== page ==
Stacey Hanke is author of the book “Influence Redefined… Be the Leader You Were Meant to Be, Monday to Monday®.”
Successful sales professionals dedicate so much time, energy and effort during a sales cycle. They spend countless hours preparing for meetings, building relationships and learning customer needs. In the end, however, many fall short of closing the deal because they fail to ask for the business.
Closure is necessary for all sales cycles, but often we leave the door open for competitors to come in and sell the solution we’ve worked so hard to convince customers they need. Better yet, when we fail to ask for their business, we leave a way out for customers in doubt.
Sales professionals have more influence in customer decisions than they give themselves credit for. They have spent significant time establishing credibility and trust with prospects, resulting in a continued seat at the table. When salespeople ask for the sale, they leverage the influence they’ve built to drive the customer to a decision. When they fail to ask, all the time and energy spent building that relationship with the customer is left to chance.
Here are five actions you can take to feel more confident when asking for the sale:
1. Don’t forget the customer knows your motive.
You have helped your prospect identify a problem and proposed a solid solution. The easiest part of the process should be closing the sale, but many sales professionals fear they will offend the customer. What you do is not a secret. Customers and prospects know you are in business to sell your product or service. It is up to you to earn their business. When you consistently communicate, follow up and follow-through, you develop a credible, trustworthy relationship. This earns you the right to ask for their business, so ask!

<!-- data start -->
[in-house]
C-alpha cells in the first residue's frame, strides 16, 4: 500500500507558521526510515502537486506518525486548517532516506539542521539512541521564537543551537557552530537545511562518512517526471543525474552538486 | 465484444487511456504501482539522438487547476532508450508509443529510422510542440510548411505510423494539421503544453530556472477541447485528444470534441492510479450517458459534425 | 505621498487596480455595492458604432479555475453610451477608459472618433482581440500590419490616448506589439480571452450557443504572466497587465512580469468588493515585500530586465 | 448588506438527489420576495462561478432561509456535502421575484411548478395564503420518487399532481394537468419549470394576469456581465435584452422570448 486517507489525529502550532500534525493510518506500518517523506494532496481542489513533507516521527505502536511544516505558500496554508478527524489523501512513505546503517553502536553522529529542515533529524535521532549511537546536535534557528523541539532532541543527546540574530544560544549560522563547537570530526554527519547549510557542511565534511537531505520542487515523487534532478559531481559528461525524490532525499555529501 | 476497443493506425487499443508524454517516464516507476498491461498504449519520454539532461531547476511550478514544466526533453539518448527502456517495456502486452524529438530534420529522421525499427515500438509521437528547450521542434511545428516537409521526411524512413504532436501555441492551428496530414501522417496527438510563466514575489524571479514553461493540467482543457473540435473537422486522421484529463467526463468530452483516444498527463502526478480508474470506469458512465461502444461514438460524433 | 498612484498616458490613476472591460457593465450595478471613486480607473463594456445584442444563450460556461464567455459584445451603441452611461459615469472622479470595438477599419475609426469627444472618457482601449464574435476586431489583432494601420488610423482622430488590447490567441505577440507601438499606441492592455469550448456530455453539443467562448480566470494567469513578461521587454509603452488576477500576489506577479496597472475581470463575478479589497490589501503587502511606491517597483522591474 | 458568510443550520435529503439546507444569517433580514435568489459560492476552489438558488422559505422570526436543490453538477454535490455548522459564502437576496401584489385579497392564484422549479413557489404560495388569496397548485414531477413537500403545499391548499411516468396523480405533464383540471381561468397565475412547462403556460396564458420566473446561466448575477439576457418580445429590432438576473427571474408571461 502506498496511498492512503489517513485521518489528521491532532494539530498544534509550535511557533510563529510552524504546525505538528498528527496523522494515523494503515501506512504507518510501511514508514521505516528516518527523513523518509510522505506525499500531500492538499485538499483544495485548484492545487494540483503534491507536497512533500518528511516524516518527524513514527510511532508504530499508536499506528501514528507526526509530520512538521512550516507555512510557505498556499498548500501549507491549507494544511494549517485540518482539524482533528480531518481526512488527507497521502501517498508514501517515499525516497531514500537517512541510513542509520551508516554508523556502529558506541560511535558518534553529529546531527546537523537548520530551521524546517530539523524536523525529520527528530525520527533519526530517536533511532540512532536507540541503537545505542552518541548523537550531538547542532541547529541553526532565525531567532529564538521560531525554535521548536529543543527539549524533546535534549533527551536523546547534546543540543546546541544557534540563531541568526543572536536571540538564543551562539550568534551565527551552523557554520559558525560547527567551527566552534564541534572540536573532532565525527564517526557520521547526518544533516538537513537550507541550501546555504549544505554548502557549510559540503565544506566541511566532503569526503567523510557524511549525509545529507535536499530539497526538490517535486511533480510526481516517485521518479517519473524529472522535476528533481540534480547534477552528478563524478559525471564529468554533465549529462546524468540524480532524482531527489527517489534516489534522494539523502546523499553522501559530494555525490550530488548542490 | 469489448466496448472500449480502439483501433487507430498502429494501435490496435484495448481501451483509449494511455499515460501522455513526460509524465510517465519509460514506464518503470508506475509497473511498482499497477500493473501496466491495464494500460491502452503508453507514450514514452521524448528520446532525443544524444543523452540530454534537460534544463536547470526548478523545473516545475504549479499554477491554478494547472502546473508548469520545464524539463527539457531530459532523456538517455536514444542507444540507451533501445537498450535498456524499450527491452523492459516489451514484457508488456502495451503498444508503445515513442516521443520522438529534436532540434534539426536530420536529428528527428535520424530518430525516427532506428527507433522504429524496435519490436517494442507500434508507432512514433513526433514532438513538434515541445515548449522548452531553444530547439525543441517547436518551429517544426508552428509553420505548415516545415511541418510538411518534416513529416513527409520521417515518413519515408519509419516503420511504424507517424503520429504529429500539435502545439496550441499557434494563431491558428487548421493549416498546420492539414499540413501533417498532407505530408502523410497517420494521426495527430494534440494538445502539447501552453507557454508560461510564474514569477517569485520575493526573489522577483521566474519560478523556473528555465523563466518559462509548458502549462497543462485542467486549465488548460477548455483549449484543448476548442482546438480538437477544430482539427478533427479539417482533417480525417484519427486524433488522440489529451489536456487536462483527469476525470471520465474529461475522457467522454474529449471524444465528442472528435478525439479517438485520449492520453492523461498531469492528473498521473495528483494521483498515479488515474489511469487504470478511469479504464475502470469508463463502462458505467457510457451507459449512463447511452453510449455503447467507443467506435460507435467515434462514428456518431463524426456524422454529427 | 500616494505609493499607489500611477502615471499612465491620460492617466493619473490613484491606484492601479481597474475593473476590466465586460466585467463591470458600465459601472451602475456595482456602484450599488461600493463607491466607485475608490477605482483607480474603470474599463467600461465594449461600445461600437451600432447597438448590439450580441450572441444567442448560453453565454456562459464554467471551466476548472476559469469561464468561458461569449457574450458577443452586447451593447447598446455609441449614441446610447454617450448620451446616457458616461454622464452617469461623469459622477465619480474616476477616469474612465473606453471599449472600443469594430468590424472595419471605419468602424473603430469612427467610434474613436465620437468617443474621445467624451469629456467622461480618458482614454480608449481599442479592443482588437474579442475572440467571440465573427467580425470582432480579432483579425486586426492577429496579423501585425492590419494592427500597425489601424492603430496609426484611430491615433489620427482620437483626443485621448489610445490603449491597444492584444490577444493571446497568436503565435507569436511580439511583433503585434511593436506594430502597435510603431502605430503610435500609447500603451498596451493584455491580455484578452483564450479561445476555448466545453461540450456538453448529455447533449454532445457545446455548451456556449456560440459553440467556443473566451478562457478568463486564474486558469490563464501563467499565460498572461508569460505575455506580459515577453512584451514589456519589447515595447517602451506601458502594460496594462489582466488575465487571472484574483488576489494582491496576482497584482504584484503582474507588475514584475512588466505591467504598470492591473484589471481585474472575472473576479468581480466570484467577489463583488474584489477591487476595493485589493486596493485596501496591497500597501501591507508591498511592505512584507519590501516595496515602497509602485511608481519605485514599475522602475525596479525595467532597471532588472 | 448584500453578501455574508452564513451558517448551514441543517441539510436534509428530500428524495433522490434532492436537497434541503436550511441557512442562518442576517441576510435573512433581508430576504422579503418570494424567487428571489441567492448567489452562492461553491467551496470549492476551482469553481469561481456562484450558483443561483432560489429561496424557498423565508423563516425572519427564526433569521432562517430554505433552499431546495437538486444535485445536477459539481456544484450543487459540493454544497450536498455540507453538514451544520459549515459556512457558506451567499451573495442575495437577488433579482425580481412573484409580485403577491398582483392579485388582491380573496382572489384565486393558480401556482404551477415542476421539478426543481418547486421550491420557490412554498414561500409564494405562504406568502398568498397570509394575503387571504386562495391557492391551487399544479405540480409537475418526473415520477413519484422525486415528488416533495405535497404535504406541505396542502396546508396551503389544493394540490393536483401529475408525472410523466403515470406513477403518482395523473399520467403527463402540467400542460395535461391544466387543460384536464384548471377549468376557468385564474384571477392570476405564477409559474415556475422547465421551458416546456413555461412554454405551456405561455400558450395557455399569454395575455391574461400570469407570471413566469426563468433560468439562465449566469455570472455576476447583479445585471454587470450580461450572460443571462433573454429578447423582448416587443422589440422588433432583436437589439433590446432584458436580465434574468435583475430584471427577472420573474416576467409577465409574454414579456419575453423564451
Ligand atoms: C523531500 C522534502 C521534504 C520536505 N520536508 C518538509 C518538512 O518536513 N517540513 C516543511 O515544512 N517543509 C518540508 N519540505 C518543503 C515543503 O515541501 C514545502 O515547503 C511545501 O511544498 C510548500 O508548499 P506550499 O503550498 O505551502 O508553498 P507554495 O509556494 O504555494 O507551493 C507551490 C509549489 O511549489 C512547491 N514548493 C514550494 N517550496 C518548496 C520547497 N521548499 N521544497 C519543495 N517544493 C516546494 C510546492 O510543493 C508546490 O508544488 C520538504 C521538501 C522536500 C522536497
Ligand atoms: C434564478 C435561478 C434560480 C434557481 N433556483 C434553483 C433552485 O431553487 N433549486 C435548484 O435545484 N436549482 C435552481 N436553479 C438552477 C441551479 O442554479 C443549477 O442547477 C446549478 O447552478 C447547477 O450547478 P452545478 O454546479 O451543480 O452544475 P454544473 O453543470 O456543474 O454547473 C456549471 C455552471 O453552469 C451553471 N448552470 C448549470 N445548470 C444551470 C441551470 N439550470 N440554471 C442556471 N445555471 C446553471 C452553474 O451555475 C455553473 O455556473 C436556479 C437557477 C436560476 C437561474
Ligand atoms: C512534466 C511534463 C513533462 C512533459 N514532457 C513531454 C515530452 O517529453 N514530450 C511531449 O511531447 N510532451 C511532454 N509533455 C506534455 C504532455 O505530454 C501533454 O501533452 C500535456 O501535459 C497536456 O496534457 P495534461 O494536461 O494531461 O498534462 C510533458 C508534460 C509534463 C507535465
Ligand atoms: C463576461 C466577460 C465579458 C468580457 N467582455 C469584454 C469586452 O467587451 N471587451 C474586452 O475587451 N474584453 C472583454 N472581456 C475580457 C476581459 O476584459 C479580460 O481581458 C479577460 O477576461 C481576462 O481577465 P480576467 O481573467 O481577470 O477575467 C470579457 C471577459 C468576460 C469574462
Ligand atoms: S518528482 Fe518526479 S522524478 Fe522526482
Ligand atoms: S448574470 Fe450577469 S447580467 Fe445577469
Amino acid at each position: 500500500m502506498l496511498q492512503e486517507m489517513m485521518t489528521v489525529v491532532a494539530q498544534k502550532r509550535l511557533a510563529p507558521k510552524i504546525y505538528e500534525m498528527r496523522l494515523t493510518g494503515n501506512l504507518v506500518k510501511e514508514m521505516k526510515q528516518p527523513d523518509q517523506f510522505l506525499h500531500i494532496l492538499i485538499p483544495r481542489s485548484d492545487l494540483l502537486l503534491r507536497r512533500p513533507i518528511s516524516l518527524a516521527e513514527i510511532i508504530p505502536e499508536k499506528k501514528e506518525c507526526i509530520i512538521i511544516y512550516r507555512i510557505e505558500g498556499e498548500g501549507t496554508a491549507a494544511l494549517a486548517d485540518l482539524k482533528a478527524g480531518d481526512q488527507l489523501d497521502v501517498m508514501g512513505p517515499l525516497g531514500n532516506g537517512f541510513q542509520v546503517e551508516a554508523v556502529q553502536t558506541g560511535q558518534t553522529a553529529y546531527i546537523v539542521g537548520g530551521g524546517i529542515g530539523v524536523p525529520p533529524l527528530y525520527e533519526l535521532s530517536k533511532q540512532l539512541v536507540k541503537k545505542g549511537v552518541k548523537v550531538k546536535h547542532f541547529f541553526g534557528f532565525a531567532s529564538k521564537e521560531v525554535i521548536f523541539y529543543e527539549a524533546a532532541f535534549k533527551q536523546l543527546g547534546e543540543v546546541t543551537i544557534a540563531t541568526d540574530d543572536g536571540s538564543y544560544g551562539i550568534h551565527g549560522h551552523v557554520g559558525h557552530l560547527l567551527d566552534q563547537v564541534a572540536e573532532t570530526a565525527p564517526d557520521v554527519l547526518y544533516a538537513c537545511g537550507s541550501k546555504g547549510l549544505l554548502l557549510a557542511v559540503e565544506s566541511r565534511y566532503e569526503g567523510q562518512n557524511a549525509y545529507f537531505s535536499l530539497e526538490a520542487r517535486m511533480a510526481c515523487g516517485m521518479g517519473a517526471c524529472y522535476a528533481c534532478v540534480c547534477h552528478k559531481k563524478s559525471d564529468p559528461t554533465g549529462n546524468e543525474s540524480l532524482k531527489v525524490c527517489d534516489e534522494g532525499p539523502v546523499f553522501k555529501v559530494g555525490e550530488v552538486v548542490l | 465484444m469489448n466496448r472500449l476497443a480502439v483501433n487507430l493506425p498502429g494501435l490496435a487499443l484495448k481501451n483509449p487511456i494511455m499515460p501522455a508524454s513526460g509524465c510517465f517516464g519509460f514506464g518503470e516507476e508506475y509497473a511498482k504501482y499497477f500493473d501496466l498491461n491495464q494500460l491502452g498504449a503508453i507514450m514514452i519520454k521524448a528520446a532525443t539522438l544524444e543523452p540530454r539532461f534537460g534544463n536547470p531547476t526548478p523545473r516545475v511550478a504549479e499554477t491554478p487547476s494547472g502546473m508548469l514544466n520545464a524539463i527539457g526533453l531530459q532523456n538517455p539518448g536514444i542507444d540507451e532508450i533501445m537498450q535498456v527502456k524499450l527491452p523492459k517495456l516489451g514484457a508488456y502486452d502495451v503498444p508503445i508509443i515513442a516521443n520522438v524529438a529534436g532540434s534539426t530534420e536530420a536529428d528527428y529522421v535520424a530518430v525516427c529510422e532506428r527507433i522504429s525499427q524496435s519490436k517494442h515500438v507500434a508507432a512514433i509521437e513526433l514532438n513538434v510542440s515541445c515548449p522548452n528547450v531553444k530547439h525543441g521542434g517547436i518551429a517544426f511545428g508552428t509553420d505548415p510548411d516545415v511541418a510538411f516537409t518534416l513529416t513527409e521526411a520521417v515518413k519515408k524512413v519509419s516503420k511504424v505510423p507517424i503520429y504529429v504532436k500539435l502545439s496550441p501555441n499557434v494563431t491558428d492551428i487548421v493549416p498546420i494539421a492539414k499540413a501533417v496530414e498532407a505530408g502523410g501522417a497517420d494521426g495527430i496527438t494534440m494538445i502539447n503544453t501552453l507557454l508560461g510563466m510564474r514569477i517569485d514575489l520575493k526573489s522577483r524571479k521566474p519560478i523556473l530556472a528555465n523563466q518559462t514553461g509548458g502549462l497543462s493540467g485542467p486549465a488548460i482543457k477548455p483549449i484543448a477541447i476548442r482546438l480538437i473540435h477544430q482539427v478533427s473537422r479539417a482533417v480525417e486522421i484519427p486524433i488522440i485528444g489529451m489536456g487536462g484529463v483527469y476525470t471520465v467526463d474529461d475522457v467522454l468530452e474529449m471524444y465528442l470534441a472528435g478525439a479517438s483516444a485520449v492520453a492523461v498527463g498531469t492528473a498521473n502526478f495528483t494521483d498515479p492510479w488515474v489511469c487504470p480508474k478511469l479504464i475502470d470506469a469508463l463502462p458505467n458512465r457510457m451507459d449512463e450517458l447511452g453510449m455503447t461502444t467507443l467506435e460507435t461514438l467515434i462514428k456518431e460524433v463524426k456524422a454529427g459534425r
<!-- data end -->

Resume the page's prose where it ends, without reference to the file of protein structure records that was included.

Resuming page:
2. Remember your solution is the best.
Customers can sense when you lack conviction in your proposal. You must know, without doubt, that your solution meets the customer’s need, benefiting them in a way no other competitor could. By focusing on how your solution benefits the prospect, you will increase your confidence. You must be so in love with what you do and the solutions you offer, you feel guilty not asking for their business. When you believe your solution is the best, there is no room for anything or anyone else to compete.
3. Identify the client’s personality.
When you have spent time getting to know your client, you know their personality well enough to understand how they operate. You have likely developed a strong relationship that has increased your level of influence where they respect your advice. After spending time getting to know them, you know their personality well enough to understand how they operate. You should tailor your closing according to their personality. If they have a no-nonsense way of operating, be straightforward when asking for their business. Don’t dance around what you want. Lay it out, then stop talking long enough for them to respond.
4. Build momentum with each interaction.
Salespeople should always be closing. Never leave a situation without a decision made on what comes next. Ending every interaction asking for a customer’s decision will generate the necessary momentum to continue the sales cycle until you ultimately close the deal.
If you have a phone call, end the phone call by asking permission to speak again at a specific date and time. If you have an in-person meeting, ask for a decision to continue meeting until the sale is complete. Don’t leave any encounter open to questions. Instead, use every encounter to ask for a decision. Create the momentum that leads to a successful close.
5. Don’t be afraid of no.
Many sales professionals are inherently afraid of the word no, so they refuse to ask for yes. If this describes you, go back through your sales cycle and identify possible gaps. If you have been consistent in your sales approach and developed an influential relationship with the prospect, you should not be afraid to ask for their business. If you are, you likely failed to earn the right to do so. Either you do not believe in your product enough to be convincing, have failed to consistently ask for a decision during each interaction or you lack the influence needed to guide a customer to the right decision.
It is not the customer or prospect’s job to close the deal themselves. That is your responsibility. If you have consistently invested the time and energy to create an influential relationship, nothing stops you from asking for the sale. Ask!